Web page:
On numerous occasions... inquiring about good Non-Vegetarian delicacies/specialties of Surat had resulted in the same answer - “Rangooni Paratha” of “Rander Ramzaan Bazaar” by various people who know this city well... So we decided to take a dip and visit the mela this time around (in spite of being on a “strict” diet).
#LifeInSurat Project Place – Rander Ramzaan Bazaar
Explorers – Rahul Kedia, PrakashAnandani, Puja Kedia
Must Visit for - Foodies, Culture Enthusiasts, Street Photographers.
Avoid If – Agoraphobic (fear or crowds), Gastroparesis (weak stomach)
Facebook Link - Click Here
Ramzaan Bazaar at Rander started in 1938. And since then it happens in the same alley, near the Chunarwad Masjid. The way to the mela was relatively simple from what we had imagined… you just need to take the straight New Rander Road and it will take you directly to this venue (Marked with the red square in the map).
We were careful enough to park our vehicle a little far from the chaos of the mela near this old bakery.
So our journey started from this little bakery... And as usual when they saw us with a “big” camera clicking pictures… the interest in each other became mutual.
We were invited inside the bakery and got to taste a few of their special flavors. (Also they would not accept any money from us)
Then after we asked for the proper direction to the Mela (which was around 100 steps from here) we wished them the best and left for the ultimate objective of the night – Rangooni Parathas.
At the entry of the mela we were greeted with seekh kabas, chicken tandoori, foil chicken, boti kabaabs and loads of other delicacies.
But we kept reminding ourselves of our ultimate goal the rangooni paranthas and made our way through a hoard of mid-night shoppers. The street was lined with small kiosks selling embroidered burqas, prayer beads, talcum-toiletries, replica sneakers and bags, cheap Chinese toys etc etc.
We finally reached an alley, next to this beautiful maderesa.
On the way we befriended a kid and asked him his preferred larri (for khousey and the parantha). He readily took us to this kiosk for khousey which in the end turned out to be his uncle’s. It was not great at all but hungry as we were... we still had a go at it.
A version of Chicken khousuey [locals call it khausa] is prepared with steaming spaghetti, thin, chicken curry with a coconut milk base and garnished with dry puri pieces instead of Sali wafers, with a sprinkling of spring onion greens.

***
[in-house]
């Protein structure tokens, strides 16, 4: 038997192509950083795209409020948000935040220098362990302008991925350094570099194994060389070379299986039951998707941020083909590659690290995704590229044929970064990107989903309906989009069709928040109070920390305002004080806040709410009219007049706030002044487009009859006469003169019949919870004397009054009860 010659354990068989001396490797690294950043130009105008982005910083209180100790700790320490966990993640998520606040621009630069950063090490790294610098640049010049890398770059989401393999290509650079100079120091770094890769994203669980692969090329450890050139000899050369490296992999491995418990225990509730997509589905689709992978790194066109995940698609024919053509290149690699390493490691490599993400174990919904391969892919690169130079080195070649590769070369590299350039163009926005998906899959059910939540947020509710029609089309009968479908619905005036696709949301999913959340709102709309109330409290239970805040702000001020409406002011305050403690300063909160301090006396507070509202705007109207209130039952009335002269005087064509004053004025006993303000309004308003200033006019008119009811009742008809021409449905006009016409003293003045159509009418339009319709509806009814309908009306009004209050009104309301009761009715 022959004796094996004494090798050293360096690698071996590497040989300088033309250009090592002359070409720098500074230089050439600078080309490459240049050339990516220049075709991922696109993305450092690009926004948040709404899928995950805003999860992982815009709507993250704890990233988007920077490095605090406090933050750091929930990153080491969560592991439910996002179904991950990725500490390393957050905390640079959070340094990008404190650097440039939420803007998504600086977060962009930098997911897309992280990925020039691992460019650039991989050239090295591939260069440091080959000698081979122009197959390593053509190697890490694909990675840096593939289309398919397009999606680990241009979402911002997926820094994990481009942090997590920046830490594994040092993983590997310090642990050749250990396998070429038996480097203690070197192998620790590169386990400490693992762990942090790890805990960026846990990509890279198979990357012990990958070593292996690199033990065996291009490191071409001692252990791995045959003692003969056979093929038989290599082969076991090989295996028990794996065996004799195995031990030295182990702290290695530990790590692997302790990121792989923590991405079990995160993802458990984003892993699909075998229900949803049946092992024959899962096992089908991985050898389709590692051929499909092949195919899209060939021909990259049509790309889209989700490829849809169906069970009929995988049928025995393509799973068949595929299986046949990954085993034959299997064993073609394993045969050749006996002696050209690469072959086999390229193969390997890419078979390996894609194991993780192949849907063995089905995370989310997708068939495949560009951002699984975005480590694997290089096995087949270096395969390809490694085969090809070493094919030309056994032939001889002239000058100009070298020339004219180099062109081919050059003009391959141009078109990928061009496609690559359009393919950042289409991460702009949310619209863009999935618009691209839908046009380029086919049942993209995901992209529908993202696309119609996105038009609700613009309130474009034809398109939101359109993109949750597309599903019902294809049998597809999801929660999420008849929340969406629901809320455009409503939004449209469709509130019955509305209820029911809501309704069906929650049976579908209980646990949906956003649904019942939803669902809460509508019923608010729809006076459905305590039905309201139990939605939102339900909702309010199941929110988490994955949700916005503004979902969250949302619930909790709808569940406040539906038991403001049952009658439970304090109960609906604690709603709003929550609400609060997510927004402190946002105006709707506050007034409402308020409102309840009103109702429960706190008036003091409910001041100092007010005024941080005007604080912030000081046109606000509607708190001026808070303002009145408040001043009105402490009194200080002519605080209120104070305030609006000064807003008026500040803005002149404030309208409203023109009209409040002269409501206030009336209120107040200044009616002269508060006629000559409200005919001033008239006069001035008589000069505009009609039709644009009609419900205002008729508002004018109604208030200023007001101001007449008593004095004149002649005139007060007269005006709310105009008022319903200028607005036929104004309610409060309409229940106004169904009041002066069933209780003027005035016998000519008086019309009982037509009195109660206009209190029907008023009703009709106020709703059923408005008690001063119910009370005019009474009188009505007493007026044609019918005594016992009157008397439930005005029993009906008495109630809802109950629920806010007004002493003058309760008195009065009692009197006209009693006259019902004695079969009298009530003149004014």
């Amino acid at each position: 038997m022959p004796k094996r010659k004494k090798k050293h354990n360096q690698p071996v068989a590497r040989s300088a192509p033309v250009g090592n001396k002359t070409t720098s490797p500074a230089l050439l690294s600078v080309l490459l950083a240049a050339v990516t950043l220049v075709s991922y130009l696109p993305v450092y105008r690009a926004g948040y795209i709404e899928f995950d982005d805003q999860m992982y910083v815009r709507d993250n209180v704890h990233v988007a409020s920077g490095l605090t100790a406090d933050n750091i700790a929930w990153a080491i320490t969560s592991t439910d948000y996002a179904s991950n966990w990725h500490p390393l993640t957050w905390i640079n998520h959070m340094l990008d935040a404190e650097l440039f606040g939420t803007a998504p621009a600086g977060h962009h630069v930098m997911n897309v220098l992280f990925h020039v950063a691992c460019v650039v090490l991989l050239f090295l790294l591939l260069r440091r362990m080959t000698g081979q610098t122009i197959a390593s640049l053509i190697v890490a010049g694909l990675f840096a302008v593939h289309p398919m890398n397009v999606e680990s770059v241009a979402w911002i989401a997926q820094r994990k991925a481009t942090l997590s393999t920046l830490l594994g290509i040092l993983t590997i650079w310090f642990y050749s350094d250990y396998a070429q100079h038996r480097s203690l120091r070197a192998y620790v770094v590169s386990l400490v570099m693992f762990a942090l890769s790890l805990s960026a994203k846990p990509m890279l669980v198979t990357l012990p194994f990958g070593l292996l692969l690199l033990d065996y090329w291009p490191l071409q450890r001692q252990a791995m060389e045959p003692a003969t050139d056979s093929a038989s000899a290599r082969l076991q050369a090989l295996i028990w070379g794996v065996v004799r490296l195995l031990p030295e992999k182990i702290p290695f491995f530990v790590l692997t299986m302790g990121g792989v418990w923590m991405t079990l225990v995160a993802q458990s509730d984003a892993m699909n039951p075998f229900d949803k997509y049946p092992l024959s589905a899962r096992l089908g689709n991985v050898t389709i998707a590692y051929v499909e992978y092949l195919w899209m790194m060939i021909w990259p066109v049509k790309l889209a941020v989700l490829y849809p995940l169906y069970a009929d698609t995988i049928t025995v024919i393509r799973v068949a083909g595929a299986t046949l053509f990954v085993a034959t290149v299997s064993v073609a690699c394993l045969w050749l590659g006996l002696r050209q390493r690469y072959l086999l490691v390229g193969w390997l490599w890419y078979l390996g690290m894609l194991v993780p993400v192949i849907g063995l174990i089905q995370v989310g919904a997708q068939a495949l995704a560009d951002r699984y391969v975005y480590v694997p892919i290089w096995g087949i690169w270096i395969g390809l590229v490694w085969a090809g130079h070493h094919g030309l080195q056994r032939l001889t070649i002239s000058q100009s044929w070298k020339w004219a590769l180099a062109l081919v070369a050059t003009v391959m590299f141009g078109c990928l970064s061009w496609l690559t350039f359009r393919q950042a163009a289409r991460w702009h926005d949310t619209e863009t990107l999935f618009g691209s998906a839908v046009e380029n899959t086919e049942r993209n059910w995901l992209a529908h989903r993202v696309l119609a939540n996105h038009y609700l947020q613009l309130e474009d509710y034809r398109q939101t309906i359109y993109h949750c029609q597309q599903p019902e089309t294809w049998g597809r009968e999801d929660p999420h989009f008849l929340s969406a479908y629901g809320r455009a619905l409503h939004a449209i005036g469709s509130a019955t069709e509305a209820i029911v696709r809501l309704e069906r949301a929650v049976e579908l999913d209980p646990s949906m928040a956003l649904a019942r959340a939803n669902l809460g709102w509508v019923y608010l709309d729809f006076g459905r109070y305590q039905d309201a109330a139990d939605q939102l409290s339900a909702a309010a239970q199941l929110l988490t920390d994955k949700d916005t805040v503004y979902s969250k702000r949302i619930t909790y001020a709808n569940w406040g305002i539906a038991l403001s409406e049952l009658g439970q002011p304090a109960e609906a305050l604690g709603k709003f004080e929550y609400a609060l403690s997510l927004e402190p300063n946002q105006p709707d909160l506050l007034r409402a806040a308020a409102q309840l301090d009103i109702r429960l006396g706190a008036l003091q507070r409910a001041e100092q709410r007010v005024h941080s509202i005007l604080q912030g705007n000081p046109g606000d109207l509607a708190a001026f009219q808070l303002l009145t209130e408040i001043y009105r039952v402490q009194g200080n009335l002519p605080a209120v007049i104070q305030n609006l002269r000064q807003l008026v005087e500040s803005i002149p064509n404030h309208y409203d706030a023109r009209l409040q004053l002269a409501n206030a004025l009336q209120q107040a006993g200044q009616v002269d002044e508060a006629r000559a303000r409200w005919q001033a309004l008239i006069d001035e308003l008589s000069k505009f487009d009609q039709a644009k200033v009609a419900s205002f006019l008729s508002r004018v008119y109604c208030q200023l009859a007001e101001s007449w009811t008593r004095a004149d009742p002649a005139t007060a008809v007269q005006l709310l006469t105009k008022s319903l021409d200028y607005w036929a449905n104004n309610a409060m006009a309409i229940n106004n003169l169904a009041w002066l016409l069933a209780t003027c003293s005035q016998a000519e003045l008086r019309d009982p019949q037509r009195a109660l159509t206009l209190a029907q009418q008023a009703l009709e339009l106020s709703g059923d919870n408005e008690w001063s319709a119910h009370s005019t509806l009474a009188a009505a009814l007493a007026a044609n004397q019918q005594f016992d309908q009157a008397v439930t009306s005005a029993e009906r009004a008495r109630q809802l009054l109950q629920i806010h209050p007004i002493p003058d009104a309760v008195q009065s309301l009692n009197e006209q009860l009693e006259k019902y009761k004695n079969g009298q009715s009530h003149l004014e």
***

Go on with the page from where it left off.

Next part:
Then we asked direction for Mama’s which was just round the corner and made our way to the stall.
There was a long que at Mama’s and so we decided to try the next stall (Kasubhai’s) which is equally popular amongst locals. There too was a long que but shorter than the previous fellow.
Our time waiting for our turn in the que was spent chatting with the senior fellow seen in this picture....
He told us that the recipe of making these paranthas have passed on through 7 generations and is still unaltered.... Not only this they only involve FAMILY members in running this stall and do not hire any outsider/help. Rangooni parathas are actually succulent pieces of meat (chicken or mutton) enveloped in a thin layer of flour bound with egg and deep-fried is a fat pillow like delicacy.
We were just amazed because even a big foodie of Prakash’s stature had not had or even heard of anything like this before. When our turn came we quickly grabbed our order... grabbed our seat and started munching. To be fair we did not like it that much... but there was too much of history behind them to not like them.
The end was really sweet with a good helping of the famous kulfi for all the three of us. But a question was constantly itching the grey matter... why “Rangooni” parantha and how come khousey... these are part of the Burmese cuisine and we are on the other side of the sub continent.... How did flavours of Burma end up in a ghetto in completely other side of the continent !!! On doing a little research (read googling) we came across Ashlesha Khurana’s blog which made the connection we were looking for... here is what she says and we quote -" Centuries ago, residents of this southern end of Bharuch would travel to the foreign shores of Arabia, Sudan, Bangkok, Burma from the port of Rander, in search of a livelihood. A lot of Burma teak and fine, bright coloured porcelain was shipped in from Yangon which travelled to the royalty in India. Till date antiques are sourced from here. Old homes in Rander are made of Burma teak. The Rander House in Rangoon at present houses The Internal Revenue Department. Post the third world war, trade started deteriorating and by the time Burma [Myanmar] was Independent in 1950, hundreds of Muslim Diaspora, forced to give up business and property, had returned back to Rander-now the city of mosques."
The Yangon connection inspired flavours of Burmese cuisine. Must say we were amazed by this little fact and also amazed by the fact that how little we know of the city/culture we claim/pretend to know so much about... All in all a very good find and we plan to return their again next year this time with Vaishal who knows and gets custom-made parathas for himself... and which i have heard are really relishing.